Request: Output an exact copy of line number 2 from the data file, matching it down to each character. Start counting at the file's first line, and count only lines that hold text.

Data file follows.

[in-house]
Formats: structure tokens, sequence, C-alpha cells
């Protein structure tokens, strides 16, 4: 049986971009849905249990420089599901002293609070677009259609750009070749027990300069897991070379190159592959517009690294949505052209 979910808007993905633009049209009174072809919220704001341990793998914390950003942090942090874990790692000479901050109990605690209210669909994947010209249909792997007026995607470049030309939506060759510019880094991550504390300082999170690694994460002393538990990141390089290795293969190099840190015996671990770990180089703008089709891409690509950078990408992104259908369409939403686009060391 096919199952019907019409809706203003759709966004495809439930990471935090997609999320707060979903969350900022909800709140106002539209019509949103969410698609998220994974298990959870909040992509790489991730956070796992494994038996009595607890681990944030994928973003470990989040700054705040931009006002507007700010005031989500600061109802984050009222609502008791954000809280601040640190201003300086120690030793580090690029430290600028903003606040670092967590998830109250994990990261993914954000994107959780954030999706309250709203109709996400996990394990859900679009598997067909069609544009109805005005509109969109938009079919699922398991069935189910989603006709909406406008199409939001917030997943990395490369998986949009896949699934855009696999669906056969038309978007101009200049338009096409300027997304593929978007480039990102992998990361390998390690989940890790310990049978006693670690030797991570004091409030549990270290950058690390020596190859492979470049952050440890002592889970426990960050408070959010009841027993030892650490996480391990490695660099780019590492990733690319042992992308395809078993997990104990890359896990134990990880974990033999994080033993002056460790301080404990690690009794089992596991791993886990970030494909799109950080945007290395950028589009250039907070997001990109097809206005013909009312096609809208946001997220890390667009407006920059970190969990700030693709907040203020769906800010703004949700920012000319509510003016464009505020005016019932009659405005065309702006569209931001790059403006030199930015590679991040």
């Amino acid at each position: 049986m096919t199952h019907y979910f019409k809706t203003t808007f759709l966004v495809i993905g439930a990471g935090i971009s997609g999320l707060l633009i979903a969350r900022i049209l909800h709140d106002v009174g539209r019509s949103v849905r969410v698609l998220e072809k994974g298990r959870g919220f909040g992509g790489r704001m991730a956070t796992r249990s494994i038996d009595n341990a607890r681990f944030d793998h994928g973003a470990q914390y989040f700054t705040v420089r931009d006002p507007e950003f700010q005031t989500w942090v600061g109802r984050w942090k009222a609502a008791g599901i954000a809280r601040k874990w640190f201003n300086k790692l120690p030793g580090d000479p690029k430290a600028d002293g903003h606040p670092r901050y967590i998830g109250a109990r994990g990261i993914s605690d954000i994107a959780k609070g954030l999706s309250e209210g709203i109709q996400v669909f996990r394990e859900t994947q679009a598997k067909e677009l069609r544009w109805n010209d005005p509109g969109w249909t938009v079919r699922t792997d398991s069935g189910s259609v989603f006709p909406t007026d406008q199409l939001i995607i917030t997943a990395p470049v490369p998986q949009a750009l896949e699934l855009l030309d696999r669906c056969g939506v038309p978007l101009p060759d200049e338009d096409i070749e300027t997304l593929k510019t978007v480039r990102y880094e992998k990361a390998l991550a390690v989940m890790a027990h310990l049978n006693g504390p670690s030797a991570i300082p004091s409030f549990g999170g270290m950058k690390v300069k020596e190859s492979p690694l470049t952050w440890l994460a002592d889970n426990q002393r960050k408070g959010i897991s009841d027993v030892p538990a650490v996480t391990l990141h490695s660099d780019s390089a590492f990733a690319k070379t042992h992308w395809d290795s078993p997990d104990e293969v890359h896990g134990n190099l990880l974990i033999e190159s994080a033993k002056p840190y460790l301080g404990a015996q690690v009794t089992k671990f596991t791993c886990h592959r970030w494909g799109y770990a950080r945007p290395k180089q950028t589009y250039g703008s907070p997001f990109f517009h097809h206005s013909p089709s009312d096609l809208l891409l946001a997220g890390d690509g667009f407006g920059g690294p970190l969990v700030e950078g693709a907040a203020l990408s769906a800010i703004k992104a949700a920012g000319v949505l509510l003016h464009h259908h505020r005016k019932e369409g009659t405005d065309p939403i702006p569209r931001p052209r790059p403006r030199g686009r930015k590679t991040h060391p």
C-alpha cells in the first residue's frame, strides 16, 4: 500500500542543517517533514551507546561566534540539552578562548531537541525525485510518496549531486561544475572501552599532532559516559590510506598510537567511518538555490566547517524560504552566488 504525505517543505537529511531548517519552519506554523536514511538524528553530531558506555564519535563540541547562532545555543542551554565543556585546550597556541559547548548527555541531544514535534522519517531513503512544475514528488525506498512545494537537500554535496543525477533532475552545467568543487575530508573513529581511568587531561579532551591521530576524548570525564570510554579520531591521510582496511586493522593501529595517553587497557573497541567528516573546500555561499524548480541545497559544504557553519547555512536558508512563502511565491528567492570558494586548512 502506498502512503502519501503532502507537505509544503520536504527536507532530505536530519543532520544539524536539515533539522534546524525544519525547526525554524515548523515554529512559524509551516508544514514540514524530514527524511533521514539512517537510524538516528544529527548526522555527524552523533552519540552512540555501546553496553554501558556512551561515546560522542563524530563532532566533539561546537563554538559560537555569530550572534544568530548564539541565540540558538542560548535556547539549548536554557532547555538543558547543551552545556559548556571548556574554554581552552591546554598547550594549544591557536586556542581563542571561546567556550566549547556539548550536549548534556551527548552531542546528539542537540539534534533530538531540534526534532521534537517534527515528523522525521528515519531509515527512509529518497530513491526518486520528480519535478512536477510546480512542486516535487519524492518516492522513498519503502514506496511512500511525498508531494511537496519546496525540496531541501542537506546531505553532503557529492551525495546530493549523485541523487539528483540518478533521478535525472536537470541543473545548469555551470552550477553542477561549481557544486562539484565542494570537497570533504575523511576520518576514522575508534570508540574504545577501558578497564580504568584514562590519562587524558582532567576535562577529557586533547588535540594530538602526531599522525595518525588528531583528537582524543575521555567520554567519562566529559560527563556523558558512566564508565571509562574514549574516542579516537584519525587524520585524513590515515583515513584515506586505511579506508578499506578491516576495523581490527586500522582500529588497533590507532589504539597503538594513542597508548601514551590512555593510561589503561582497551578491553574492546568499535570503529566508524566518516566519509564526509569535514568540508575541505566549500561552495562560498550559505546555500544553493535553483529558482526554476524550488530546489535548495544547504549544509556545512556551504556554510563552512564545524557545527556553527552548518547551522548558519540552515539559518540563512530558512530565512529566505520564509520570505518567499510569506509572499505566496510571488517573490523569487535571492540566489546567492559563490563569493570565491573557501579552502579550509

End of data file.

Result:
Formats: structure tokens, sequence, C-alpha cells